Nursing has made many advances as it relates to education and training. In their training, nurses are required to complete numerous practicum hours in clinics or hospitals they are assigned to in addition to the hours spent learning about, and studying, every aspect of the human body. Nurses today command a respectable salary because unlike in times past, where nurses completed minor tasks related to prepping patients and monitoring their progress, nurses today administer medicine, in addition to other important tasks. While the salary is very competitive, one of the major rewards in this field is the opportunity for career advancement.

Ever since Florence Nightingale, the nursing career has been romanticized in fiction and film throughout history, but nursing is backbreaking work. From having to lift patients to being on their feet all day, and sometimes night, this can make a shift grueling, not to mention having to work a non-consistent schedule with shifts beginning at all times throughout the day. Nurses often find that while the end of the shift might be over, their work is not done, making for an even longer work day or night. However, all of these negatives are canceled out by the fact that nurses are so appreciated by their patients and the organizations for whom they work, that they are internally rewarded and rewarded by patients who might give them small gifts in appreciation for their dedication and diligence to their work. Other appeals to working in this field include learning and applying knowledge about the human body, but more importantly, the opportunity for career advancement and mobility.

People already working as nurses and who plan to move up the ladder into administration can do so in the following ways.

  • Adopt a very professional attitude in your work and toward your patients. Some of the behaviors that reflect professionalism are being reliable and arriving on time for work. Be thorough with your work because you are working with people in the healthcare setting, which means you deal with not only facts related to health, but also the emotional aspect of helping patients deal with their ailments.
  • Find a mentor within the ranks of administration and get advice on how to move into nursing administration and other best business practices that make you stand out as a potential candidate for a desired position.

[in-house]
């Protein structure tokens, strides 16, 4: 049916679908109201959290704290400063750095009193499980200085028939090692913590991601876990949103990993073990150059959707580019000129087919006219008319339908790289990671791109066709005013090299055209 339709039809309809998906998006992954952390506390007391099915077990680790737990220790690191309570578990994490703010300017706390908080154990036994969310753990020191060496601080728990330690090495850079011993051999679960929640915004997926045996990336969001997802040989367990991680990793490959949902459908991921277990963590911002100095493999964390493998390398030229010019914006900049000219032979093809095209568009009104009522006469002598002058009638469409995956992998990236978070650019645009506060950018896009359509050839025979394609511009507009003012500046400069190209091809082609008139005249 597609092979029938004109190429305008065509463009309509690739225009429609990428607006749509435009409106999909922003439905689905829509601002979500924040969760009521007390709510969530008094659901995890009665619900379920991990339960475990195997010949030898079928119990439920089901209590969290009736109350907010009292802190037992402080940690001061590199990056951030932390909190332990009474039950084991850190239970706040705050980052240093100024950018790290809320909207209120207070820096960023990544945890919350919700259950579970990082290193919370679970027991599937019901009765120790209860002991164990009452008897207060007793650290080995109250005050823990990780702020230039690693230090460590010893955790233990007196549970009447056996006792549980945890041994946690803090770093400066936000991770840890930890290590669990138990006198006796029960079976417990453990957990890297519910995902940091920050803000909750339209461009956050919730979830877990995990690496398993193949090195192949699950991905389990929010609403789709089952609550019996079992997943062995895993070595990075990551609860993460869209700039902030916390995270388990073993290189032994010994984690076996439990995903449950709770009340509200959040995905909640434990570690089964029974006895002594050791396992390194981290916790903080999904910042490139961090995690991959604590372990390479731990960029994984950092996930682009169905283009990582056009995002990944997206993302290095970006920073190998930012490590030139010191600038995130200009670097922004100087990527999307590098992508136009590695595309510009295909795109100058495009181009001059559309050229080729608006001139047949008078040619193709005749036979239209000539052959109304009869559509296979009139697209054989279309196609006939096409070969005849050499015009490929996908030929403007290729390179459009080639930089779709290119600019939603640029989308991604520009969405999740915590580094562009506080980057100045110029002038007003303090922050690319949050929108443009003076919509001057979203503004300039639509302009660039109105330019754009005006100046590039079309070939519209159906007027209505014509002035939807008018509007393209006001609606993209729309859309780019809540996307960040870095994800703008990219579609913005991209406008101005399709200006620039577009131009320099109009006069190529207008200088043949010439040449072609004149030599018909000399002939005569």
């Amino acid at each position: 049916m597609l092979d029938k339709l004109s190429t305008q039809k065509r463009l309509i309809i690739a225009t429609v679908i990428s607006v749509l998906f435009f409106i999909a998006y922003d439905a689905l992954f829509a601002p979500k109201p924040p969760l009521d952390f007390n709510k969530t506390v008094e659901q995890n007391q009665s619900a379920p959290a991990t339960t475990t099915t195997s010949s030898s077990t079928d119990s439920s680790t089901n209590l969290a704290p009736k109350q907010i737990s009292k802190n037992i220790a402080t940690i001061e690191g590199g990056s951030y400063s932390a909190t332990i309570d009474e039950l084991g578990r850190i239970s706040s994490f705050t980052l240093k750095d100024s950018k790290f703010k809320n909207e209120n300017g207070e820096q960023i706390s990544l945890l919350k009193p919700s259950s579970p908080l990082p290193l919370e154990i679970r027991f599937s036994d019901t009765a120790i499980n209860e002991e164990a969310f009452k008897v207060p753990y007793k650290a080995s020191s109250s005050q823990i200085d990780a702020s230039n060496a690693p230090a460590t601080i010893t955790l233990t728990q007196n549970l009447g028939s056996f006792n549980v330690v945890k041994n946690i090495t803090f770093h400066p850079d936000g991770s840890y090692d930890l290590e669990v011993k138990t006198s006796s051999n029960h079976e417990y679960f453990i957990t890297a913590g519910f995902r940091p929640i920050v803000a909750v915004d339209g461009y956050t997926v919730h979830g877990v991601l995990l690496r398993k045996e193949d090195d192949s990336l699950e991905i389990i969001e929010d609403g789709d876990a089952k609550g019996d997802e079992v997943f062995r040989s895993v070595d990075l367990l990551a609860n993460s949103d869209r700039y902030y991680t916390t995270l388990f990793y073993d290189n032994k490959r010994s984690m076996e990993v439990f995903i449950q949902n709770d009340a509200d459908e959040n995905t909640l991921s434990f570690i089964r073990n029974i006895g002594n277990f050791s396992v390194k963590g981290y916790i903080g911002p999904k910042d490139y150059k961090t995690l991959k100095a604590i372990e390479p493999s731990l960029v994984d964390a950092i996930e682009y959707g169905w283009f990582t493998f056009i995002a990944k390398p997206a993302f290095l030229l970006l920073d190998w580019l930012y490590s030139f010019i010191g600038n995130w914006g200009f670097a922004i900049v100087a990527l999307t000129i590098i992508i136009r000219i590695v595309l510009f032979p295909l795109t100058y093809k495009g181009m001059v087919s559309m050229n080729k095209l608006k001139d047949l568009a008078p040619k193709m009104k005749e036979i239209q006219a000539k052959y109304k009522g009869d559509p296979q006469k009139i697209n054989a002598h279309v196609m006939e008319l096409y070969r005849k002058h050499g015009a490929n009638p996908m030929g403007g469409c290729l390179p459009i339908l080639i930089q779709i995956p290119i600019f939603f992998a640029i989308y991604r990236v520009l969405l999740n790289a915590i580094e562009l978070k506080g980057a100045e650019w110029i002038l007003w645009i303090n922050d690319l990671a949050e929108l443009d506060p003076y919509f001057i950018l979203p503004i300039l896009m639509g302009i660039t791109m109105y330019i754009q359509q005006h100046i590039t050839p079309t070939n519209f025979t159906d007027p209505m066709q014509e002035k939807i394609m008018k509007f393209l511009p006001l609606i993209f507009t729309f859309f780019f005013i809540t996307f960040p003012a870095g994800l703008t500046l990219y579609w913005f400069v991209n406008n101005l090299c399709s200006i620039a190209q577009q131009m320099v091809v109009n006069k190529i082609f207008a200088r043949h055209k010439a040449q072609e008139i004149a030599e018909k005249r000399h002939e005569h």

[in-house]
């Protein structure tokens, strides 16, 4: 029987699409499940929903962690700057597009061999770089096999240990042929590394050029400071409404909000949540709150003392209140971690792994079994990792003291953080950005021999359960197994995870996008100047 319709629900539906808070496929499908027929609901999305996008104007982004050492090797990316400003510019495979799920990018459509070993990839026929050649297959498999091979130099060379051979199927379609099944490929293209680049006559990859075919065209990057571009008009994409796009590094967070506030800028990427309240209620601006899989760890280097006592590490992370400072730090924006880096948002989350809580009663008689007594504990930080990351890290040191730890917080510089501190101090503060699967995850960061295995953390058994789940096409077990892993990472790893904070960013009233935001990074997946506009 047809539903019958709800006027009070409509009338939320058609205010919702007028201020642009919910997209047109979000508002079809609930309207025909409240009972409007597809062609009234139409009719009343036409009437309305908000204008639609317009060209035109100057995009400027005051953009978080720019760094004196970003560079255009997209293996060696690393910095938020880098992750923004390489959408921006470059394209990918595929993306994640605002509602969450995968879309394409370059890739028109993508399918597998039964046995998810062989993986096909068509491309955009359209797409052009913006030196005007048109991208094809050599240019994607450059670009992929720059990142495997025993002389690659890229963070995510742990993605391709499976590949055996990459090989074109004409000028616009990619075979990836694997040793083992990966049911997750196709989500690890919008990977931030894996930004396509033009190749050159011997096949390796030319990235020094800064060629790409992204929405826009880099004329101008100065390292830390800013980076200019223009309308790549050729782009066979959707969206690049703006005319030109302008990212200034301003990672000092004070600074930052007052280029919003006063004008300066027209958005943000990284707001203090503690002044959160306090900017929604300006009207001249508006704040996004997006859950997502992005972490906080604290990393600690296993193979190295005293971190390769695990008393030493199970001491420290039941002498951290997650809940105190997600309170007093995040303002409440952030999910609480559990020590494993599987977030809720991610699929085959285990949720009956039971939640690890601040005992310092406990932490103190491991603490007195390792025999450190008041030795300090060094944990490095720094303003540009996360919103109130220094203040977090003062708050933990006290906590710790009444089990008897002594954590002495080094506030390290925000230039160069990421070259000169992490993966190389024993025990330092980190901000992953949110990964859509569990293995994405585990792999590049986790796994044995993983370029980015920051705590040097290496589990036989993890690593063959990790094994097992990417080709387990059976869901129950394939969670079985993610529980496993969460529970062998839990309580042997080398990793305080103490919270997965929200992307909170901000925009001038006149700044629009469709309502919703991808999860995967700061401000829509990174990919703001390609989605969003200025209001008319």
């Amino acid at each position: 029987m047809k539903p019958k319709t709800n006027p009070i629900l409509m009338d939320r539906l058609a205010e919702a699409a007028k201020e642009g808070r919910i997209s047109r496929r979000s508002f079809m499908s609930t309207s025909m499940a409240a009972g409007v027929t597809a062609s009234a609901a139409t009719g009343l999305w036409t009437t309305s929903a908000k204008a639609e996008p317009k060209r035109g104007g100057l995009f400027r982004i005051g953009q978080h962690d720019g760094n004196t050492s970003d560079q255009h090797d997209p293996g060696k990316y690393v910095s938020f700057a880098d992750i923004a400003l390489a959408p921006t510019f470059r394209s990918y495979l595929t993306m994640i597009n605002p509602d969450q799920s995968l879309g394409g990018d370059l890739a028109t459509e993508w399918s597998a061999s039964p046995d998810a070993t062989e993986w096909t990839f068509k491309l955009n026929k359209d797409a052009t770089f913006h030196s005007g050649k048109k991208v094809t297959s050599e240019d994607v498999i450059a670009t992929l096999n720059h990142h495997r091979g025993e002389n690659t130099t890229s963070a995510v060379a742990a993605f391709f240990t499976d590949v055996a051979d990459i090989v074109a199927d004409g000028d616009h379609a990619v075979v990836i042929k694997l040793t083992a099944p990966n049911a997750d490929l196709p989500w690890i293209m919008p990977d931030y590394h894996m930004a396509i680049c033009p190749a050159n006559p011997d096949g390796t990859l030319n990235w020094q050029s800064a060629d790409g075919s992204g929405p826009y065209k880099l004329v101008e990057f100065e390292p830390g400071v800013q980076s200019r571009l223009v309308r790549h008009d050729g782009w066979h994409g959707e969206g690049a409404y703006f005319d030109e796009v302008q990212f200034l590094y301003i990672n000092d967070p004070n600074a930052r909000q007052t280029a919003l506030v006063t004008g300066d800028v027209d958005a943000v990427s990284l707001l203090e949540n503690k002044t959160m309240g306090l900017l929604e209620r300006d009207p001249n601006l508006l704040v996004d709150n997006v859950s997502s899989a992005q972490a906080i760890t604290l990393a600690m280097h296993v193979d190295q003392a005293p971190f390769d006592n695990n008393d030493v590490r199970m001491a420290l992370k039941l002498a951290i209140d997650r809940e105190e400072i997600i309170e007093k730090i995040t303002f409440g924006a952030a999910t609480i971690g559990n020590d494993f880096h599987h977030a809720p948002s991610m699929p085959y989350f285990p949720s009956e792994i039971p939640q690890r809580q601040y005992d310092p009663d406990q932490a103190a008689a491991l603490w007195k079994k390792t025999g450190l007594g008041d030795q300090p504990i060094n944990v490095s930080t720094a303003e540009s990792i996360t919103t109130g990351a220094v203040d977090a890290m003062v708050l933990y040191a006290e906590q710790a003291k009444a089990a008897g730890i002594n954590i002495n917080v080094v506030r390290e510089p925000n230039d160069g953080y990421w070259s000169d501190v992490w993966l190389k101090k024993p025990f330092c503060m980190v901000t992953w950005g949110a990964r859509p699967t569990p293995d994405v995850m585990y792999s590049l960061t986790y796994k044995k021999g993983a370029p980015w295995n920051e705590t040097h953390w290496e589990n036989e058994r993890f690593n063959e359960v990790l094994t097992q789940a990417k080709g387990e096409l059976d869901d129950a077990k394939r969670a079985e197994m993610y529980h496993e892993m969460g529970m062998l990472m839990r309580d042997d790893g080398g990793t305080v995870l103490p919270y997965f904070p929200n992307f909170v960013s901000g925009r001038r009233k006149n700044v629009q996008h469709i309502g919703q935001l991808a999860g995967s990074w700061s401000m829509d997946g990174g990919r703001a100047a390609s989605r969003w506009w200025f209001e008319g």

• Seek out the nursing community within and outside your place of employment. Also, join any professional organizations that might help you network within the nursing community. The American Nurses Association, for example, is a professional organization where young nurses can build relationships.
  • Look at ways to get certified in areas of interest. Currently, twenty-six certification exams, offered through The American Nurses Credentialing Center, are available to those who want certification.
  • Finally, and more significantly, nurses need an advanced degree to move into administration. Depending on the type of nurse, enrolling in an on-site program might prove difficult, as a nurse’s schedule is not consistent. However, many online programs like Maryville’s DNP degree might appeal to someone needing the degree to move into administration but not having the time to go the traditional route.

Other skills that are very important for advancement in this field relate to content knowledge and skills needed to perform the job. Because the population in the United States is so diverse, larger cities and municipalities with large ethnic populations need nurses who are fluent in other languages. Being bilingual not only opens doors for a person, but it also can translate into earning thousands of dollars more a year, as some districts pay those who speak another language more. Nurses also need to have a certain level of proficiency using computers to complete tasks related to their jobs. Having advanced knowledge in specialty areas as well makes you a versatile employee, but becoming certified in other areas can open doors in other parts of nursing. Of all of the skills gained through nursing, critical thinking is one you will need to succeed in this occupation because of the mental work required in helping others overcome health problems.

For those with a passion for nursing, this field, like many in social services, is one that is a calling. To dedicate yourself to this profession means dedicating yourself to acquiring all the knowledge needed to perform the job, as doctors and other professionals rely on the expertise and professionalism of nurses to help assist patients. More importantly, this desire to help others can translate into a career that lasts years and provides career advancement.

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